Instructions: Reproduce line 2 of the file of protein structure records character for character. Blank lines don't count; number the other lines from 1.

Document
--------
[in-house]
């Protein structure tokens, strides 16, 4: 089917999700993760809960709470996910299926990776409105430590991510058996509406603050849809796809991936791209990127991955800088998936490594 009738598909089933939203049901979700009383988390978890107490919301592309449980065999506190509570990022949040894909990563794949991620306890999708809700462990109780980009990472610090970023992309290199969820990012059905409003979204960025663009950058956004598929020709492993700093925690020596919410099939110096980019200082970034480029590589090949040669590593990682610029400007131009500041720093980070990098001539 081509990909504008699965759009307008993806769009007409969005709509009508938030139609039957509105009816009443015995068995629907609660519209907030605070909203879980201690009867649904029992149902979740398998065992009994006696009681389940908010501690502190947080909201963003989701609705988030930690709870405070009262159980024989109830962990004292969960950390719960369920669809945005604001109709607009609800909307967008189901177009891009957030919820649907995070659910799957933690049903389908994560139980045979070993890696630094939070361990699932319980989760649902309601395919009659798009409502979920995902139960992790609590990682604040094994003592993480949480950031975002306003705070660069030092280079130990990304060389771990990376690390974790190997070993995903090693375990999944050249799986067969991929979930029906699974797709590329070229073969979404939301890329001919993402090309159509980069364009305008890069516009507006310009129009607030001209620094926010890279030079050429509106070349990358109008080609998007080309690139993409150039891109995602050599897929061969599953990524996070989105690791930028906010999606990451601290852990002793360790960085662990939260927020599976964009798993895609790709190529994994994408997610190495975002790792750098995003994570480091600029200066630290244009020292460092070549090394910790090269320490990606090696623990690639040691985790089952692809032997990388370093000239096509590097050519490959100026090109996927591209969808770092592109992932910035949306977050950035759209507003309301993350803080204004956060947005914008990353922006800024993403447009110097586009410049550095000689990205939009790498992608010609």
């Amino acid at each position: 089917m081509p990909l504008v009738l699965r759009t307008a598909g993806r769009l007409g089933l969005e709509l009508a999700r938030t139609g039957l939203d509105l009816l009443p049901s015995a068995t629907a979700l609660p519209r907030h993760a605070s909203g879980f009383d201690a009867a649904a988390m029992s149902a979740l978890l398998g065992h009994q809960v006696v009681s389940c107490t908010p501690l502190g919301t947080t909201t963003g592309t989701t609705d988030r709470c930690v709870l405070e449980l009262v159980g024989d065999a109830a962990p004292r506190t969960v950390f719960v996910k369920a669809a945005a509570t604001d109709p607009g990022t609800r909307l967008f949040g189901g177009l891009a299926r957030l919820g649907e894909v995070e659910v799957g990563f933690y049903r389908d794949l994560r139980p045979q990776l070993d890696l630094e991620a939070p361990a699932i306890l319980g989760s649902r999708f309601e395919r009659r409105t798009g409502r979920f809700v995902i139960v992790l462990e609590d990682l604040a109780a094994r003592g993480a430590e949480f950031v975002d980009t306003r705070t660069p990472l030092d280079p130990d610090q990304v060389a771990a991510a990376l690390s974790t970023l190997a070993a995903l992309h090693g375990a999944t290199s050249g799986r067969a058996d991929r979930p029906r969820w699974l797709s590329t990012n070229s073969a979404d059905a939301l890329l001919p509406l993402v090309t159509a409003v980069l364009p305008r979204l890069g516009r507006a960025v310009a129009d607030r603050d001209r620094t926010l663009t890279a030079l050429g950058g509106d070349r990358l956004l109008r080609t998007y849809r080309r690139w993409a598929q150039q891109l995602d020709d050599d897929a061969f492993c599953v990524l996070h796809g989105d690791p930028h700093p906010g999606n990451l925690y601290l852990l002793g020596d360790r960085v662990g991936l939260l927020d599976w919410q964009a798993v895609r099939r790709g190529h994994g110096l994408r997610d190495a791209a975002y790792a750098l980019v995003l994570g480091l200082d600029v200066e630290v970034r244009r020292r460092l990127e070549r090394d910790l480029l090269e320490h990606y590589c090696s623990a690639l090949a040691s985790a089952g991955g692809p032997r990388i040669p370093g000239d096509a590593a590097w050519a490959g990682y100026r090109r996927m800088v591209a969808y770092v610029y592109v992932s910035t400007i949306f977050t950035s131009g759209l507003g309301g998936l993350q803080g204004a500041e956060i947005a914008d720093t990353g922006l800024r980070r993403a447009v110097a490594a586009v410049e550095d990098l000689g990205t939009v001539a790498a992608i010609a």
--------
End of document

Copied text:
């Protein structure tokens, strides 16, 4: 089917999700993760809960709470996910299926990776409105430590991510058996509406603050849809796809991936791209990127991955800088998936490594 009738598909089933939203049901979700009383988390978890107490919301592309449980065999506190509570990022949040894909990563794949991620306890999708809700462990109780980009990472610090970023992309290199969820990012059905409003979204960025663009950058956004598929020709492993700093925690020596919410099939110096980019200082970034480029590589090949040669590593990682610029400007131009500041720093980070990098001539 081509990909504008699965759009307008993806769009007409969005709509009508938030139609039957509105009816009443015995068995629907609660519209907030605070909203879980201690009867649904029992149902979740398998065992009994006696009681389940908010501690502190947080909201963003989701609705988030930690709870405070009262159980024989109830962990004292969960950390719960369920669809945005604001109709607009609800909307967008189901177009891009957030919820649907995070659910799957933690049903389908994560139980045979070993890696630094939070361990699932319980989760649902309601395919009659798009409502979920995902139960992790609590990682604040094994003592993480949480950031975002306003705070660069030092280079130990990304060389771990990376690390974790190997070993995903090693375990999944050249799986067969991929979930029906699974797709590329070229073969979404939301890329001919993402090309159509980069364009305008890069516009507006310009129009607030001209620094926010890279030079050429509106070349990358109008080609998007080309690139993409150039891109995602050599897929061969599953990524996070989105690791930028906010999606990451601290852990002793360790960085662990939260927020599976964009798993895609790709190529994994994408997610190495975002790792750098995003994570480091600029200066630290244009020292460092070549090394910790090269320490990606090696623990690639040691985790089952692809032997990388370093000239096509590097050519490959100026090109996927591209969808770092592109992932910035949306977050950035759209507003309301993350803080204004956060947005914008990353922006800024993403447009110097586009410049550095000689990205939009790498992608010609």